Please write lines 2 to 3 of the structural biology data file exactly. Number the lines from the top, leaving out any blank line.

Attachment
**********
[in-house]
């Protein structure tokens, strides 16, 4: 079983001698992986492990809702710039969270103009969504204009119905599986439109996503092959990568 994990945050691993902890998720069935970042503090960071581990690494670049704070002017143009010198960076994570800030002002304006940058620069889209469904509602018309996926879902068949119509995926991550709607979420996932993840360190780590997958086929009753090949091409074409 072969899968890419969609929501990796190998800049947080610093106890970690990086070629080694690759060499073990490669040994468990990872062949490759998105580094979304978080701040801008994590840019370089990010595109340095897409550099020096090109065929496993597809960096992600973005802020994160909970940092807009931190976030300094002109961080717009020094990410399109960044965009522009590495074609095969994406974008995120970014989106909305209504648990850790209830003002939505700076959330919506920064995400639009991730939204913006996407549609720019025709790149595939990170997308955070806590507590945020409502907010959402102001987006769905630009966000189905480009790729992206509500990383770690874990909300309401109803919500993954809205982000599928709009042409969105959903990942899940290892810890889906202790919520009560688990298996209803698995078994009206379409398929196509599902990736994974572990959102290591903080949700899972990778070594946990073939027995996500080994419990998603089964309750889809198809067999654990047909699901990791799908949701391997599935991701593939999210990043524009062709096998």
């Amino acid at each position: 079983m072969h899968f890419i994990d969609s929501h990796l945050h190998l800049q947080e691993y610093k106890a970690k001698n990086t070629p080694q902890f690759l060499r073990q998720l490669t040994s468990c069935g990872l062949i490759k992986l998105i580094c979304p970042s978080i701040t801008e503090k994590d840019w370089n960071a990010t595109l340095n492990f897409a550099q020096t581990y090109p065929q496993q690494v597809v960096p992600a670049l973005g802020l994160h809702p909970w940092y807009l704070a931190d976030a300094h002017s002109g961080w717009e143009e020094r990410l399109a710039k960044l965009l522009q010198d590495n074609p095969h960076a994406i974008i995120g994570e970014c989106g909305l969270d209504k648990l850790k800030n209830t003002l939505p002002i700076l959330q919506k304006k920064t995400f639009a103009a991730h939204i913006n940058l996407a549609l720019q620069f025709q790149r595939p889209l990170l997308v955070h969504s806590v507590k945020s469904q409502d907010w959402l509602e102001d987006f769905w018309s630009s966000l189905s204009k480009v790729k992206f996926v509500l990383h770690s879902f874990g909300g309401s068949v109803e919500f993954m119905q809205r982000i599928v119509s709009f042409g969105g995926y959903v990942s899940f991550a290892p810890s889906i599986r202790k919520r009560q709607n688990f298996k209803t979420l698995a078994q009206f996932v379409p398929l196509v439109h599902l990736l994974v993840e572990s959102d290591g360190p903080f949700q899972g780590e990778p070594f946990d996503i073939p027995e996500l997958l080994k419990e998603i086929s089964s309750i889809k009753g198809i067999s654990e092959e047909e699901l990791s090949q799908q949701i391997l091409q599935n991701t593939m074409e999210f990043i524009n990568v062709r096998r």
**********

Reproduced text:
């Protein structure tokens, strides 16, 4: 079983001698992986492990809702710039969270103009969504204009119905599986439109996503092959990568 994990945050691993902890998720069935970042503090960071581990690494670049704070002017143009010198960076994570800030002002304006940058620069889209469904509602018309996926879902068949119509995926991550709607979420996932993840360190780590997958086929009753090949091409074409 072969899968890419969609929501990796190998800049947080610093106890970690990086070629080694690759060499073990490669040994468990990872062949490759998105580094979304978080701040801008994590840019370089990010595109340095897409550099020096090109065929496993597809960096992600973005802020994160909970940092807009931190976030300094002109961080717009020094990410399109960044965009522009590495074609095969994406974008995120970014989106909305209504648990850790209830003002939505700076959330919506920064995400639009991730939204913006996407549609720019025709790149595939990170997308955070806590507590945020409502907010959402102001987006769905630009966000189905480009790729992206509500990383770690874990909300309401109803919500993954809205982000599928709009042409969105959903990942899940290892810890889906202790919520009560688990298996209803698995078994009206379409398929196509599902990736994974572990959102290591903080949700899972990778070594946990073939027995996500080994419990998603089964309750889809198809067999654990047909699901990791799908949701391997599935991701593939999210990043524009062709096998």
């Amino acid at each position: 079983m072969h899968f890419i994990d969609s929501h990796l945050h190998l800049q947080e691993y610093k106890a970690k001698n990086t070629p080694q902890f690759l060499r073990q998720l490669t040994s468990c069935g990872l062949i490759k992986l998105i580094c979304p970042s978080i701040t801008e503090k994590d840019w370089n960071a990010t595109l340095n492990f897409a550099q020096t581990y090109p065929q496993q690494v597809v960096p992600a670049l973005g802020l994160h809702p909970w940092y807009l704070a931190d976030a300094h002017s002109g961080w717009e143009e020094r990410l399109a710039k960044l965009l522009q010198d590495n074609p095969h960076a994406i974008i995120g994570e970014c989106g909305l969270d209504k648990l850790k800030n209830t003002l939505p002002i700076l959330q919506k304006k920064t995400f639009a103009a991730h939204i913006n940058l996407a549609l720019q620069f025709q790149r595939p889209l990170l997308v955070h969504s806590v507590k945020s469904q409502d907010w959402l509602e102001d987006f769905w018309s630009s966000l189905s204009k480009v790729k992206f996926v509500l990383h770690s879902f874990g909300g309401s068949v109803e919500f993954m119905q809205r982000i599928v119509s709009f042409g969105g995926y959903v990942s899940f991550a290892p810890s889906i599986r202790k919520r009560q709607n688990f298996k209803t979420l698995a078994q009206f996932v379409p398929l196509v439109h599902l990736l994974v993840e572990s959102d290591g360190p903080f949700q899972g780590e990778p070594f946990d996503i073939p027995e996500l997958l080994k419990e998603i086929s089964s309750i889809k009753g198809i067999s654990e092959e047909e699901l990791s090949q799908q949701i391997l091409q599935n991701t593939m074409e999210f990043i524009n990568v062709r096998r």